McMurtrey Gallery art opening reception: Ghostland by Keith Carter and Archiving Australia by Dornith Doherty

McMurtrey Gallery

In his new body of work titled Ghostland, Keith Carter uses the elemental qualities of the historic wet plate collodian process to explore the flora, fauna and folklore of swamplands in the American South. Using archaic lenses, he takes viewers through a looking glass into a parallel universe where feral humans and decorous animals all occupy a whimsically Darwinian wonderland. Carter delves into the rich recesses of mythology and the human psyche to explore the common threads of human and animal attraction, reminding viewers that they are products of the same earth, and re-examines the relationship with the natural world.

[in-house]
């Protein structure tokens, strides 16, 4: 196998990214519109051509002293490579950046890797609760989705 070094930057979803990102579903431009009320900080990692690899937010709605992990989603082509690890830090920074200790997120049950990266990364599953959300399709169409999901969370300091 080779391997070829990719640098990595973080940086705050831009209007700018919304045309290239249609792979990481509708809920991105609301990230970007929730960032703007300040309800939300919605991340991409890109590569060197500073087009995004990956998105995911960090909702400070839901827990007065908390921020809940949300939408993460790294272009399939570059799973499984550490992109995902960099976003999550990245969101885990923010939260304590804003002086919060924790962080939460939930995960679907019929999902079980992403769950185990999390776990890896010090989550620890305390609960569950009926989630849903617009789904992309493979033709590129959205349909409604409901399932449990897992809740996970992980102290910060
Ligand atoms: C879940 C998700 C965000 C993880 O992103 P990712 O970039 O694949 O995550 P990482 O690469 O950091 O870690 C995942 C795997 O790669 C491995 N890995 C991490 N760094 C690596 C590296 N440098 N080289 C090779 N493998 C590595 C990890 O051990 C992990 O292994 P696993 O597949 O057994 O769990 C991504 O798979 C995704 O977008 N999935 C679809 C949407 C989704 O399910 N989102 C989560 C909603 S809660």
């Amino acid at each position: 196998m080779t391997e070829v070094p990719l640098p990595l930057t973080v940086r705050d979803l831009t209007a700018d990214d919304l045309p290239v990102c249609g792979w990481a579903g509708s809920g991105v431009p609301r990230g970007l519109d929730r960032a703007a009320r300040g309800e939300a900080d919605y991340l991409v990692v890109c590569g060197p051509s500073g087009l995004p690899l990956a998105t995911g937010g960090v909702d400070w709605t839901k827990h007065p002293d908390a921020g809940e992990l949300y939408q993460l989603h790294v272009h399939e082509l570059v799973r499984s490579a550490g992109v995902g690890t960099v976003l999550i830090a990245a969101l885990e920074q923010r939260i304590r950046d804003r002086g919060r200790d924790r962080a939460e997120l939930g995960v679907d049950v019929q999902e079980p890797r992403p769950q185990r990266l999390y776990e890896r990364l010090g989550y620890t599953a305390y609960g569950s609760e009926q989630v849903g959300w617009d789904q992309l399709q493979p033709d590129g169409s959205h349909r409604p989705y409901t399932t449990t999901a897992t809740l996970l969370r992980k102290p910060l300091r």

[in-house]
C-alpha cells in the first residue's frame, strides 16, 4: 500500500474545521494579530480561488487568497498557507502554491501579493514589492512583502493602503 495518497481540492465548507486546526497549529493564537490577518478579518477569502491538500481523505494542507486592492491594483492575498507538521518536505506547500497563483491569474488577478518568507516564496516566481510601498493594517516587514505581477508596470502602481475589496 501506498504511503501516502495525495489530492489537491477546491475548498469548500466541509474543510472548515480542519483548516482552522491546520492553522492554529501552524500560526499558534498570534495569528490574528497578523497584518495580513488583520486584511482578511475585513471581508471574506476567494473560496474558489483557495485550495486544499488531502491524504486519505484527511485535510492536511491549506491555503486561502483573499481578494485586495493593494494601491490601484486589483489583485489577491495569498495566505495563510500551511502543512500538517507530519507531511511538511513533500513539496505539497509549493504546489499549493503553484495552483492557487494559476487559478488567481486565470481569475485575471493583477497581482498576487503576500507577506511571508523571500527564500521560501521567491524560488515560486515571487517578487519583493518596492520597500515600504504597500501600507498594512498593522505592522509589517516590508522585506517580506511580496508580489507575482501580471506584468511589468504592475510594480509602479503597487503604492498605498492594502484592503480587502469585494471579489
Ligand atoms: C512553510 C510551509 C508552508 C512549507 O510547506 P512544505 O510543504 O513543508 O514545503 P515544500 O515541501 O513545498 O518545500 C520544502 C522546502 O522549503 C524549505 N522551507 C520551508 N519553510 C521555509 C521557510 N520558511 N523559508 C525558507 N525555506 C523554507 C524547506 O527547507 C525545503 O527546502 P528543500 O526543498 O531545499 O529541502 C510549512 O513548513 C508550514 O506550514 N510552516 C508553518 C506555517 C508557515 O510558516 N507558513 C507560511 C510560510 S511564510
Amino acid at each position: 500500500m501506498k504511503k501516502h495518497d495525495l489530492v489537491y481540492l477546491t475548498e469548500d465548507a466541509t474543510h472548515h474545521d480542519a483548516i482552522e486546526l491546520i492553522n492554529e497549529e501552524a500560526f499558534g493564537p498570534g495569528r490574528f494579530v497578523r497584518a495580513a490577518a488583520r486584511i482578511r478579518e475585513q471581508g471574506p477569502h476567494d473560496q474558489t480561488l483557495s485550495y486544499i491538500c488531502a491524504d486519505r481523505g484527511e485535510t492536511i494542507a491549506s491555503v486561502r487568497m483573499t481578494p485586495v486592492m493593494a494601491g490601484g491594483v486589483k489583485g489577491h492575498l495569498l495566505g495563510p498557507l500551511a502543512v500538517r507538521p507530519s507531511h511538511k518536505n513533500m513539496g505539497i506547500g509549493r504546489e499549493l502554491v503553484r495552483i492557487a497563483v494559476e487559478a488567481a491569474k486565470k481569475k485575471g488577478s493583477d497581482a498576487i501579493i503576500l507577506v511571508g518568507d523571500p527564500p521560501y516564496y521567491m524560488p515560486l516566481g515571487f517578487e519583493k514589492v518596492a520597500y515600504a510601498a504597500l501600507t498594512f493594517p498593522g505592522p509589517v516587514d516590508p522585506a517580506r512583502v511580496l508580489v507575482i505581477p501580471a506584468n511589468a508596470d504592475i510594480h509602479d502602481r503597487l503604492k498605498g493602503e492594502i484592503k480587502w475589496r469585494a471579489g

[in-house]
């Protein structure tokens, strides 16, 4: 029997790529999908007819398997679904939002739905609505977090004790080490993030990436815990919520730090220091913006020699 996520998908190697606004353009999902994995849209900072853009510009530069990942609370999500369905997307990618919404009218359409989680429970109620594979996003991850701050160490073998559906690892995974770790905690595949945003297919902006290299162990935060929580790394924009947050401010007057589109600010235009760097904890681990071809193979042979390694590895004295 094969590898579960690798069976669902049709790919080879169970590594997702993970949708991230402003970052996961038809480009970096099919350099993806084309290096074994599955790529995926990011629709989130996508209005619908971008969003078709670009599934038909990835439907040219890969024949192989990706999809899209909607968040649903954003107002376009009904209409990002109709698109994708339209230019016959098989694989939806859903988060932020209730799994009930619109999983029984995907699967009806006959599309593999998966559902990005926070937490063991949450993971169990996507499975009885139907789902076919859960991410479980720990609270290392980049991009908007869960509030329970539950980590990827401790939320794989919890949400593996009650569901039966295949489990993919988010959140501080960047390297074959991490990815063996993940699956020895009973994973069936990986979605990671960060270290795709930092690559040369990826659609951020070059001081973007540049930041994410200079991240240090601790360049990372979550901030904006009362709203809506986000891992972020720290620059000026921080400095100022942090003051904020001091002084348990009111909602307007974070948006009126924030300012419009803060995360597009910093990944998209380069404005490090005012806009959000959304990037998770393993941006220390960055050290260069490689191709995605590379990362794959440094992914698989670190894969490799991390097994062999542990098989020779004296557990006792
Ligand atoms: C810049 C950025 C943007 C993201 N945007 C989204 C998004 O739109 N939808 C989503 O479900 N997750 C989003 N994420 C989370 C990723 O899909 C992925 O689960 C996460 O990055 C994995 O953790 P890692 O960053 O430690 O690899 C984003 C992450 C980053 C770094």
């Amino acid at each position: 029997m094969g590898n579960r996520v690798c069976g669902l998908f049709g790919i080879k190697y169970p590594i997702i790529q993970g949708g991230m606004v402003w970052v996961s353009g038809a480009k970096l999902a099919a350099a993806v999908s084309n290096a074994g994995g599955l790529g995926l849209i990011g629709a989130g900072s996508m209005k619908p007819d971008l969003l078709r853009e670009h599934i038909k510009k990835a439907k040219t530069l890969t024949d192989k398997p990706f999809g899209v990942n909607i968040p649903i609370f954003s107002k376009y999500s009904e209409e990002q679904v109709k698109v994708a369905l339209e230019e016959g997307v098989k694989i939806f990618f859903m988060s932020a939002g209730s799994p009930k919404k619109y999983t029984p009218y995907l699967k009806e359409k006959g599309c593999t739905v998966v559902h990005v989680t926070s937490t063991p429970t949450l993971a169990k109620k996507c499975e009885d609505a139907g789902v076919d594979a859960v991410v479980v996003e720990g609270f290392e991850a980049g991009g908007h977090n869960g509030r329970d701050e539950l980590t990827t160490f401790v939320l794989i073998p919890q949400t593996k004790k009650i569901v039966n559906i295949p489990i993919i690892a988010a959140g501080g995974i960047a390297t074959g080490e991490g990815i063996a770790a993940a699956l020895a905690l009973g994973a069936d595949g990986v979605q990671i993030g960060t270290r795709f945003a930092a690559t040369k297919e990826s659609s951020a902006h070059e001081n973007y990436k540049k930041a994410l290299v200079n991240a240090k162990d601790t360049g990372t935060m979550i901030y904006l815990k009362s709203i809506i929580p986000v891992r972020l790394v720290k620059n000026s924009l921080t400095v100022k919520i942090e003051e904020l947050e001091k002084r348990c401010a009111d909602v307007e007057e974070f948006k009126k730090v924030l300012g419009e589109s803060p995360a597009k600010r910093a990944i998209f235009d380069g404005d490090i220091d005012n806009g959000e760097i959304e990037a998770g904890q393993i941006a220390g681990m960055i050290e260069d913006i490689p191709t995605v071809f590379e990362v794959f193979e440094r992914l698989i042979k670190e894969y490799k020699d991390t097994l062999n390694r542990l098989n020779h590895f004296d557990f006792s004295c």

Traveling to Australia in 2013 with the support of a John Simon Guggenheim Memorial Foundation Fellowship, Dornith Doherty used on-site x-ray equipment to photograph native, rare and critically threatened plants at the Threatened Flora Seed Center, the Kings Park Botanic Garden and the recently opened PlantBank, located throughout the Australian continent. In this new body of work, Doherty continues to explore the role of seed banks and their preservation efforts in the face of climate change, the extinction of natural species and decreased biodiversity. From Eucalyptus and kangaroo grass to the recently rediscovered Wollemi Pine, the vibrant biodiversity of this remote continent is captured in collages painstakingly made from individual x-rays of seeds and plants. Doherty's use of the color delft/indigo blue evokes references to not only the process of cryogenic preservation, central to the methodology of saving seeds, but also to the intersection of east and west, trade, cultural exchange and migration.

On view through April 26. 



McMurtrey Gallery
3508 Lake St.
Houston, TX 77098


Admission is free.
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